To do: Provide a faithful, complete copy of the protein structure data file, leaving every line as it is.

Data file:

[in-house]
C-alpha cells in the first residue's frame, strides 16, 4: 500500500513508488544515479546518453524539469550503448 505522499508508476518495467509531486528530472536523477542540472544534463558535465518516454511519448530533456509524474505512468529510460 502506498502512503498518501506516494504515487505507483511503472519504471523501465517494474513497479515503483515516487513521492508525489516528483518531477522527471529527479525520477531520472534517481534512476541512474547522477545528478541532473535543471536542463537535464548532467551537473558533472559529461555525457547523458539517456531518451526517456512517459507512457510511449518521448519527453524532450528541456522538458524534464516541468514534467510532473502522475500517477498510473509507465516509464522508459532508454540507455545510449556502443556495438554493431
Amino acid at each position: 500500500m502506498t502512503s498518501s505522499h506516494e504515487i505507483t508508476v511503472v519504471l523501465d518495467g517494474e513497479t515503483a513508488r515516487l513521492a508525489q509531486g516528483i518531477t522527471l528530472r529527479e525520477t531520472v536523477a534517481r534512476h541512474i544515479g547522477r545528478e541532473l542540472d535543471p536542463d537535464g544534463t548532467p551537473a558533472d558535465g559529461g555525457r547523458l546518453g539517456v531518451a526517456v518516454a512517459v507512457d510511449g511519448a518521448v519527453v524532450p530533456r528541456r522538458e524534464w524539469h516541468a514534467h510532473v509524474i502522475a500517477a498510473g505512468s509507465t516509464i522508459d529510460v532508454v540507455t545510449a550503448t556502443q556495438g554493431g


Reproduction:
[in-house]
C-alpha cells in the first residue's frame, strides 16, 4: 500500500513508488544515479546518453524539469550503448 505522499508508476518495467509531486528530472536523477542540472544534463558535465518516454511519448530533456509524474505512468529510460 502506498502512503498518501506516494504515487505507483511503472519504471523501465517494474513497479515503483515516487513521492508525489516528483518531477522527471529527479525520477531520472534517481534512476541512474547522477545528478541532473535543471536542463537535464548532467551537473558533472559529461555525457547523458539517456531518451526517456512517459507512457510511449518521448519527453524532450528541456522538458524534464516541468514534467510532473502522475500517477498510473509507465516509464522508459532508454540507455545510449556502443556495438554493431
Amino acid at each position: 500500500m502506498t502512503s498518501s505522499h506516494e504515487i505507483t508508476v511503472v519504471l523501465d518495467g517494474e513497479t515503483a513508488r515516487l513521492a508525489q509531486g516528483i518531477t522527471l528530472r529527479e525520477t531520472v536523477a534517481r534512476h541512474i544515479g547522477r545528478e541532473l542540472d535543471p536542463d537535464g544534463t548532467p551537473a558533472d558535465g559529461g555525457r547523458l546518453g539517456v531518451a526517456v518516454a512517459v507512457d510511449g511519448a518521448v519527453v524532450p530533456r528541456r522538458e524534464w524539469h516541468a514534467h510532473v509524474i502522475a500517477a498510473g505512468s509507465t516509464i522508459d529510460v532508454v540507455t545510449a550503448t556502443q556495438g554493431g